Disturbing cellphone video appears to back up a teenage Syrian boy’s tales of beatings and torture at the hands of Islamic State militants, the BBC reported Monday.  

The 14-year-old boy -- identified only by his first name, Ahmed -- says he was blindfolded and suspended about a foot off the ground by his wrists as ISIS extremists beat him.  

Ahmed was selling bread in the ISIS-controlled northern Syrian city of Raqqa to help support his family, when two men he knew asked him to put a bag near an ISIS meeting place. He says he was duped into planting a bomb.

Extremists then captured him and held him for two days, torturing him until he gave them information.

"I thought I was going to die and leave my parents, my siblings, my friends, my relatives all behind,” Ahmed told the BBC.

"They started lashing me, electrocuting me in order to confess. I told them everything," he said.

The cellphone video of Ahmed’s beating was taken by an ISIS defector. It shows the boy blindfolded, as two masked men, dressed in black, pace in front of him. One has a knife and a gun, the other walks around the room with an AK-47.

Ahmed was arrested for his part in the bombing and sentenced to death. But his executioner took pity on him, and let him escape. He is now in Turkey, but still traumatized by his experience.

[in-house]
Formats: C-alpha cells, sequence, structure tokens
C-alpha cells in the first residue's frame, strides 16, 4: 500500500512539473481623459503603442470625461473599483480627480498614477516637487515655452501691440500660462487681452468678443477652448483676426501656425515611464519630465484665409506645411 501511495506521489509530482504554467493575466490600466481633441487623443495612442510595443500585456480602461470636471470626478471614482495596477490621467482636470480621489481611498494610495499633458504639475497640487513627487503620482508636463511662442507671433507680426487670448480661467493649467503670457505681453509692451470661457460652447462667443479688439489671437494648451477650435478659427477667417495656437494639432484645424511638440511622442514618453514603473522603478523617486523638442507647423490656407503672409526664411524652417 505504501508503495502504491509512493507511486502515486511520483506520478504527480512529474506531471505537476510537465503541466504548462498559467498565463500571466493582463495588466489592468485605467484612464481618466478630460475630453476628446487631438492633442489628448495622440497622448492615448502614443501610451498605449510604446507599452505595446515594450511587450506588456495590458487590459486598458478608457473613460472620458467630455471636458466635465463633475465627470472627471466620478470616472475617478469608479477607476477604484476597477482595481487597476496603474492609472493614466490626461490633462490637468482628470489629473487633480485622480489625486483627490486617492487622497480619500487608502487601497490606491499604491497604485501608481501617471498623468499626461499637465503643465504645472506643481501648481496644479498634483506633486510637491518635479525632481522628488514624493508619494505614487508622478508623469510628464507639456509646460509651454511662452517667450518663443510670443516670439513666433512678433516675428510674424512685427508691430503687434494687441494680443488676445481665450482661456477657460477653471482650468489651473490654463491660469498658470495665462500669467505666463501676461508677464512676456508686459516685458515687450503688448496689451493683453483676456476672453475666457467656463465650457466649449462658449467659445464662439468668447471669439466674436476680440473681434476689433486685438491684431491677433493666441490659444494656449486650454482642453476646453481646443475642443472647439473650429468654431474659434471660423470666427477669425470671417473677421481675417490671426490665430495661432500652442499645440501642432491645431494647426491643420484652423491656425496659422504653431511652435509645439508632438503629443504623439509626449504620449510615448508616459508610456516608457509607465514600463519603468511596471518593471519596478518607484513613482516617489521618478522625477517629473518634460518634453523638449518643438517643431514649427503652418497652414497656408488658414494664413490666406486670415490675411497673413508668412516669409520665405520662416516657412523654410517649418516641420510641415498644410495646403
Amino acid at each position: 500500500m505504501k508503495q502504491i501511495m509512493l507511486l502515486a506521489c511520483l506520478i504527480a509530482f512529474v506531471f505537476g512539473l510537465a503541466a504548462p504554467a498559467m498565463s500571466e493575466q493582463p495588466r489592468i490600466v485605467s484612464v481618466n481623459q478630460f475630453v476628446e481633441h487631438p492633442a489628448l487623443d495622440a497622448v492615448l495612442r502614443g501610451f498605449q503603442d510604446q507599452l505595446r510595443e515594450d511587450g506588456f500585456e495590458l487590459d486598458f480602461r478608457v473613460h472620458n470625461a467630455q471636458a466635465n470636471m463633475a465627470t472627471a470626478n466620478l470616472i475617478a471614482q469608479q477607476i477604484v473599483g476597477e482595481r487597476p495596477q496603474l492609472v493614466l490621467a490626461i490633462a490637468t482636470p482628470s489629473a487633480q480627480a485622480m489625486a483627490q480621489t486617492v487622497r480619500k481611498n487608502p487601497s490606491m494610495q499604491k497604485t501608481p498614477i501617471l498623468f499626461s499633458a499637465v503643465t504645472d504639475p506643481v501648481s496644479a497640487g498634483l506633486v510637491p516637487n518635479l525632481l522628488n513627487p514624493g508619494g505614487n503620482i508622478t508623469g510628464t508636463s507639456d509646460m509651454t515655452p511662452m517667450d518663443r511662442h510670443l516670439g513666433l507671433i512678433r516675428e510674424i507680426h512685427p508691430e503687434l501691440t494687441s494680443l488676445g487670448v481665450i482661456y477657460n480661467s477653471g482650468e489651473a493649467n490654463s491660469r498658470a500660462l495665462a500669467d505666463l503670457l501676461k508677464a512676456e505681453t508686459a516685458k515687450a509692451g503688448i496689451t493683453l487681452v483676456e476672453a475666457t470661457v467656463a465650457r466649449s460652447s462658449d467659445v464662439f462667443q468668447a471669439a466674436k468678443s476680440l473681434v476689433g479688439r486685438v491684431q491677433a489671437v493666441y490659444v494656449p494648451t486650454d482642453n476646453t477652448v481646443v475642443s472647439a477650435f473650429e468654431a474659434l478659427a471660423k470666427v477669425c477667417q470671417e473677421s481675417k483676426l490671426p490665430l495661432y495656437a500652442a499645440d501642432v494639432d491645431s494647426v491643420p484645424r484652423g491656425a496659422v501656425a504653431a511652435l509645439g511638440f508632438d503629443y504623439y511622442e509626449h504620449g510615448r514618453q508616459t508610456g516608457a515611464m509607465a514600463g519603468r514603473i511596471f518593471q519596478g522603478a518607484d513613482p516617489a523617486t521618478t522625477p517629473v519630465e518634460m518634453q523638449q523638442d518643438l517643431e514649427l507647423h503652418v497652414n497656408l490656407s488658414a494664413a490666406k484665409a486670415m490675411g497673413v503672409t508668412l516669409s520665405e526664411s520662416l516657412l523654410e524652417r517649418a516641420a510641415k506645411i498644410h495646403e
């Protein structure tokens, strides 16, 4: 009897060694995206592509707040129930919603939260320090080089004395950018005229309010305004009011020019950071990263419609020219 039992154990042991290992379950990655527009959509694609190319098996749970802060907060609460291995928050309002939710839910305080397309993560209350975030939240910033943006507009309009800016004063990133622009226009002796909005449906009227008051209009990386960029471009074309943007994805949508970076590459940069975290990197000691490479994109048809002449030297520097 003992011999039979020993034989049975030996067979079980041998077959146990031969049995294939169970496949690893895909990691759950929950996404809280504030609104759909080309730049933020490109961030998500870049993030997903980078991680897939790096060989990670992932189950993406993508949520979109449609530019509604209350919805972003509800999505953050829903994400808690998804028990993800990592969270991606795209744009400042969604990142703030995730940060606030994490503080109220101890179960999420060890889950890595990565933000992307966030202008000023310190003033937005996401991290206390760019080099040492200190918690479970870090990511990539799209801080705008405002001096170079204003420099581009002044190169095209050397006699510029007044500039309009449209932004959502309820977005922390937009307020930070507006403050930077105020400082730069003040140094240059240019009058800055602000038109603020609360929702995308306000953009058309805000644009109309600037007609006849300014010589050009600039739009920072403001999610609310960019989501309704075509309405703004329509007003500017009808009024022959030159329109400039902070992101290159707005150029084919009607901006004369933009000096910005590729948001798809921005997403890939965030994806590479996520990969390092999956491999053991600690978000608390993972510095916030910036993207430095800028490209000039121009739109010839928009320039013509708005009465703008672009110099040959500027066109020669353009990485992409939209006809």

"When they electrocuted me, I used to scream, calling for my mother," Ahmed said in the BBC interview, only showing his eyes, so as not to reveal his identity.

"But as soon as I did, [one of the torturers] used to up the voltage even more. 'Don't bring your mother in it,' he used to say," Ahmed remembered.

"It's rare that I'm able to sleep," he explained. "When I first came to Turkey, I used to have nightmares all the time. I got some treatment. But I couldn't sleep --- I used to dream about it all the time.”

The defector who filmed Ahmed's beating says the video was made for propaganda purposes, and he didn’t know the fate of two other victims shown. The unidentified man says he is now full of remorse.

"I am regretting every moment," the man said. "When I joined ISIS, I wasn't convinced of it, but I had to. Although I wasn't particularly heavy-handed with people, I hope that the people I hurt will forgive me," he added.

Inside its self-declared caliphate, ISIS has eliminated secular education and created military-style schools which indoctrinate children and train them to kill. ISIS propaganda videos show children, some barely teenagers, undergoing drills and learning to shoot, the BBC reported.

The UN has accused ISIS and other armed groups in Syria and Iraq of torturing and killing children.

Children have reportedly been shown in beheading videos, and also taking part in killings.

"They pretend they're religious, but they're infidels. They used to smoke. They pretend to be enforcing the rules of Muslims, but they're not. They hit and kill people," Ahmed said.